One way to test how high-brow someone is as follows: ask them what do they think of, when they hear the name “Gilbert and Sullivan”? Do they think of a 1970’s pop singer with a slightly nasal voice (“Oh Clare”), or do they think of a pair of Victorian operetta writers?
It was Gilbert and Sullivan who coined the expression:
Let the punishment fit the crime.
Yesterday, while gradually regaining consciousness, I read two news stories on the news.bbc.co.uk website.
- Harry Roberts has been released from prison after serving 48 (forty-eight) years for the murder of three police officers.
- Ched Evans, a professional footballer, is due to start training again with his old football club, after serving about three years for rape.
So what’s the connection between the two cases? Both releases have sparked howls of protest, publicised in the media.
My view? I’m neither a member of the “hang ’em and flog ’em brigade,” nor a tree-hugging Guardianista. My views against the death penalty have hardened over the years, especially since the early 90’s, when a multitude of miscarriage of justice cases came to light. All these innocent people would have faced the hangman’s noose. Feel free to google:
- Birmingham Six
- Guildford Four
- Cardiff Three
I do, however, support LWOP.
- Life Without Parole
- Life means life
- You will die behind bars
One of the criteria for LWOP is:
- Was this the murder of police officer during the course of their duty?
Another criterion is:
- Was this a mulitple murder?
But isn’t all life equally sacred?
For sure. But a judge, on behalf of society, must assess the aggravating factors of a murder.
Was it the murder of a child?
Was there extra violence involved, eg torture, firearms?
The murder of a police officer is one of these criteria. Harry Roberts shot down three of them.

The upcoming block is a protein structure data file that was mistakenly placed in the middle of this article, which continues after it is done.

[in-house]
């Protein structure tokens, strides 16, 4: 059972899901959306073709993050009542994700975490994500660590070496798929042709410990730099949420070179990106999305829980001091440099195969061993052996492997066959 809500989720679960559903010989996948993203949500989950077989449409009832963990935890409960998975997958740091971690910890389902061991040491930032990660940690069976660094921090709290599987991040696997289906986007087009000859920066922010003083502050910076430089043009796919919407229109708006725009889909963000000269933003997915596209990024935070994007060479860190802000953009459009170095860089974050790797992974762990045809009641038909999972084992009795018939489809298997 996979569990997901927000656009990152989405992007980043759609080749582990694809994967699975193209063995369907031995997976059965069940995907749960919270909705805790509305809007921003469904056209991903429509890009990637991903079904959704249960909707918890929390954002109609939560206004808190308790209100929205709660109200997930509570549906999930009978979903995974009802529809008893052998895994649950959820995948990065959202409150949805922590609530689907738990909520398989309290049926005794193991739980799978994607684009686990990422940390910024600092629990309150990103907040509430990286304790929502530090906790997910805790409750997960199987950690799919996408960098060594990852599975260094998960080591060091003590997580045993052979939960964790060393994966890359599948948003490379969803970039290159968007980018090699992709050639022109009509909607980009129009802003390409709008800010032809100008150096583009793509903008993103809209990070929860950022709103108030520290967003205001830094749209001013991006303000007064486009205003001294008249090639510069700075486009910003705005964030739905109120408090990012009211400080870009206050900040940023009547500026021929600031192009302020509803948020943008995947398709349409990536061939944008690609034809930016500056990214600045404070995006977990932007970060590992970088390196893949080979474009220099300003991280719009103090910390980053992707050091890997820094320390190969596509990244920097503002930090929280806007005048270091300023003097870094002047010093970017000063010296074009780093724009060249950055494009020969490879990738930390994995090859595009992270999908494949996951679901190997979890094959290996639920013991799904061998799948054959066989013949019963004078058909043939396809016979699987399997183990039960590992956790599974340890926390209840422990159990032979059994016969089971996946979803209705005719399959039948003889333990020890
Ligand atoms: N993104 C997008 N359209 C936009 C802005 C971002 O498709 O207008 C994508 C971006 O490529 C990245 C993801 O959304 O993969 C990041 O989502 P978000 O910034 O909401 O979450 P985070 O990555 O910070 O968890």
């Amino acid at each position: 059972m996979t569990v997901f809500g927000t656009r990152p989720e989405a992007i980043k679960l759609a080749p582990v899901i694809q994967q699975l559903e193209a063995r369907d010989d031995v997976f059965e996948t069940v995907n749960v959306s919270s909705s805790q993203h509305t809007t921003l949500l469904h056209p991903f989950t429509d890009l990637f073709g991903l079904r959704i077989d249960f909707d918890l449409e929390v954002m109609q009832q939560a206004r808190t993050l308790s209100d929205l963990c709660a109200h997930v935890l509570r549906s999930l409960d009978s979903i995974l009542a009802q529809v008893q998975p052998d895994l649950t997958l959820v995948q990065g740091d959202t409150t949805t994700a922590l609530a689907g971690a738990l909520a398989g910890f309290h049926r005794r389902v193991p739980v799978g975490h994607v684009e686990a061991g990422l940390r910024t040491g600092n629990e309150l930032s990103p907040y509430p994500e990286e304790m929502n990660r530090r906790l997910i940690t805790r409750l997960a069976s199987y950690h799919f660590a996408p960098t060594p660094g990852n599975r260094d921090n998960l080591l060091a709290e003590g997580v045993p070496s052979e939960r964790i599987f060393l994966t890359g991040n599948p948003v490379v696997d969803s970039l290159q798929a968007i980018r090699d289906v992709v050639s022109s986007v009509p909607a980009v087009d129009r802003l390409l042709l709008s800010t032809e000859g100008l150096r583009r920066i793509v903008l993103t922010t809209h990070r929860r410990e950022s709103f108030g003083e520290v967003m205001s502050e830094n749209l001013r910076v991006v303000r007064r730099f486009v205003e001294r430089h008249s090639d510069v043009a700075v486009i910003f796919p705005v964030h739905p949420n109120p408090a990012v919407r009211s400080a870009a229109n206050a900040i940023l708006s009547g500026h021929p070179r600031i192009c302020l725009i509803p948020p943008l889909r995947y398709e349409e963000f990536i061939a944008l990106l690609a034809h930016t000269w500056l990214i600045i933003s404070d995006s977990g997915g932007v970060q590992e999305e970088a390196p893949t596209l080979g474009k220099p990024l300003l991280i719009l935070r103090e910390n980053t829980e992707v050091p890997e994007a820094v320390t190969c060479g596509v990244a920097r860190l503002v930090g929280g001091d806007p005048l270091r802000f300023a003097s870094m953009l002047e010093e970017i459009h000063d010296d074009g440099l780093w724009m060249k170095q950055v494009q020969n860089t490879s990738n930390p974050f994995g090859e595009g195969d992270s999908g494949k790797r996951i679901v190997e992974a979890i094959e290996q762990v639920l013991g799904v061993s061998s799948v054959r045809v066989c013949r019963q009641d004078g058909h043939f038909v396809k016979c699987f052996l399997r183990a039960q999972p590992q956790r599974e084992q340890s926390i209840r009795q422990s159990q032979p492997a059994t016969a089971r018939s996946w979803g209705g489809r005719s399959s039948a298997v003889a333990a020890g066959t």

The police place themselves in danger and are the embodiment of law and order. To kill a police officer is therefore to aggravate the nature of the murder. At the risk of sounding trite, it’s sticking two fingers up at the law and society. There therefore needs to a a greater level of deterrent and punitive value, what the judges call “retribution and revenge.
Now I perhaps need to “declare an interest.” My former room-mate at university served twelve years for murdering his girlfriend. But that’s another story, folks.
Harry Roberts’ tariff (aka “minrec”: minimum recommended term of imprisonment) was 30 years, which would have meant his earliest release date being eighteen years ago. However, Roberts has never expressed remorse. He seems to view the officers’ deaths as an occupational hazard, what’s the big deal?
Further, he has been involved in threatening members of the public while on day release from open prison. That was in recent years and was hardly likely to endear him to the Parole Board deciding his suitability for release. Now, at the age of 78, he has been released into society. Will he be the OAP next door, planting his vegetables in the local allotment? Something is victims, of course, were never allowed to do. No football in the park with grandkids for them.
Football. Footballers. Footballer: Ched Evans. Convicted of rape. He did his time, as sentenced by a learned judge. Now he’s training with his team again. This has caused mass protests against his resuming his life and normality again.
Here I’ll stick my neck on the block. We, as a society, can take two alternative views.
- Cut it off, lock ’em up and throw away the key.
- Accept that the sentence is the punishment, and notwithstanding necessary restrictions, allow the offender to restart their life.
I cannot help thinking that much of the indignation about Ched Evans’ return to playing comes from a desire to show how tough some people are on crime. Footballers are role models? Are they really?
Murder and rape are heinous crimes. Yet in all cases, the sign of a civilised, law-governed society, is that we let the punishment fit the crime, whether that be LWOP or “only” a couple of years in prison.
Have a jurisprudential day, won’t you!